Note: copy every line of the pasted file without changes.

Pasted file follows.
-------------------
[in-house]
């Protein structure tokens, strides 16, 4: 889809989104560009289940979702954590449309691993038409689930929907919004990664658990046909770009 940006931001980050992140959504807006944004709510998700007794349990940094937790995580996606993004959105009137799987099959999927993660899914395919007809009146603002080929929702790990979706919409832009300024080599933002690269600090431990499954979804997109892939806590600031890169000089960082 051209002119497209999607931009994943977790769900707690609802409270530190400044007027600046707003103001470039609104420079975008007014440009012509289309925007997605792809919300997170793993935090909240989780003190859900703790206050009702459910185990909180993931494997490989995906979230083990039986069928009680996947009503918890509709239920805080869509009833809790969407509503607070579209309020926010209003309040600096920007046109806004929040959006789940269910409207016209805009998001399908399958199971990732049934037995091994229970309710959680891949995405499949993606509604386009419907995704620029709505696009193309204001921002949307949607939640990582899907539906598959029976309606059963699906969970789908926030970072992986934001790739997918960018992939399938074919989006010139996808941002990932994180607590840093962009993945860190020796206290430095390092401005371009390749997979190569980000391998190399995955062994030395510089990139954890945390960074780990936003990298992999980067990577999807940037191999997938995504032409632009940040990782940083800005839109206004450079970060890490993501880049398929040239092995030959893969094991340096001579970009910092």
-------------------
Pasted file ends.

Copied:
[in-house]
């Protein structure tokens, strides 16, 4: 889809989104560009289940979702954590449309691993038409689930929907919004990664658990046909770009 940006931001980050992140959504807006944004709510998700007794349990940094937790995580996606993004959105009137799987099959999927993660899914395919007809009146603002080929929702790990979706919409832009300024080599933002690269600090431990499954979804997109892939806590600031890169000089960082 051209002119497209999607931009994943977790769900707690609802409270530190400044007027600046707003103001470039609104420079975008007014440009012509289309925007997605792809919300997170793993935090909240989780003190859900703790206050009702459910185990909180993931494997490989995906979230083990039986069928009680996947009503918890509709239920805080869509009833809790969407509503607070579209309020926010209003309040600096920007046109806004929040959006789940269910409207016209805009998001399908399958199971990732049934037995091994229970309710959680891949995405499949993606509604386009419907995704620029709505696009193309204001921002949307949607939640990582899907539906598959029976309606059963699906969970789908926030970072992986934001790739997918960018992939399938074919989006010139996808941002990932994180607590840093962009993945860190020796206290430095390092401005371009390749997979190569980000391998190399995955062994030395510089990139954890945390960074780990936003990298992999980067990577999807940037191999997938995504032409632009940040990782940083800005839109206004450079970060890490993501880049398929040239092995030959893969094991340096001579970009910092």